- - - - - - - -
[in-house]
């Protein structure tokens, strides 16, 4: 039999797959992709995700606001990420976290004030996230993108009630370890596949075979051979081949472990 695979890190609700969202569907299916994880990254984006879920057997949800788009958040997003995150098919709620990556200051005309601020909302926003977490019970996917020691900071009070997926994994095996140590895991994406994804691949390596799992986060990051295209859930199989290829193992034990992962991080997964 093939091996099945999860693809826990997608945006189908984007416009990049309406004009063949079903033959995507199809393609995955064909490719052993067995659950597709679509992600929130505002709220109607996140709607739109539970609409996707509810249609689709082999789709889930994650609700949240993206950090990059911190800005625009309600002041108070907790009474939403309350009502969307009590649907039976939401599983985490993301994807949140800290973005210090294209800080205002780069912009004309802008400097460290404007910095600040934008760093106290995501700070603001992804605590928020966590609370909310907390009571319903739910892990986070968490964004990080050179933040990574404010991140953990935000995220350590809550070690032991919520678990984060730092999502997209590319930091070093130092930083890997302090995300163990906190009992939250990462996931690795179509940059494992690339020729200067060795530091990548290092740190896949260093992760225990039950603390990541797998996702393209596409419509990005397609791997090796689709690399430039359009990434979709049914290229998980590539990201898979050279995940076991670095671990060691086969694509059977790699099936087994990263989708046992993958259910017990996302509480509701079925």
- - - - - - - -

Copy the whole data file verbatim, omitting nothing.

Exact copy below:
[in-house]
């Protein structure tokens, strides 16, 4: 039999797959992709995700606001990420976290004030996230993108009630370890596949075979051979081949472990 695979890190609700969202569907299916994880990254984006879920057997949800788009958040997003995150098919709620990556200051005309601020909302926003977490019970996917020691900071009070997926994994095996140590895991994406994804691949390596799992986060990051295209859930199989290829193992034990992962991080997964 093939091996099945999860693809826990997608945006189908984007416009990049309406004009063949079903033959995507199809393609995955064909490719052993067995659950597709679509992600929130505002709220109607996140709607739109539970609409996707509810249609689709082999789709889930994650609700949240993206950090990059911190800005625009309600002041108070907790009474939403309350009502969307009590649907039976939401599983985490993301994807949140800290973005210090294209800080205002780069912009004309802008400097460290404007910095600040934008760093106290995501700070603001992804605590928020966590609370909310907390009571319903739910892990986070968490964004990080050179933040990574404010991140953990935000995220350590809550070690032991919520678990984060730092999502997209590319930091070093130092930083890997302090995300163990906190009992939250990462996931690795179509940059494992690339020729200067060795530091990548290092740190896949260093992760225990039950603390990541797998996702393209596409419509990005397609791997090796689709690399430039359009990434979709049914290229998980590539990201898979050279995940076991670095671990060691086969694509059977790699099936087994990263989708046992993958259910017990996302509480509701079925």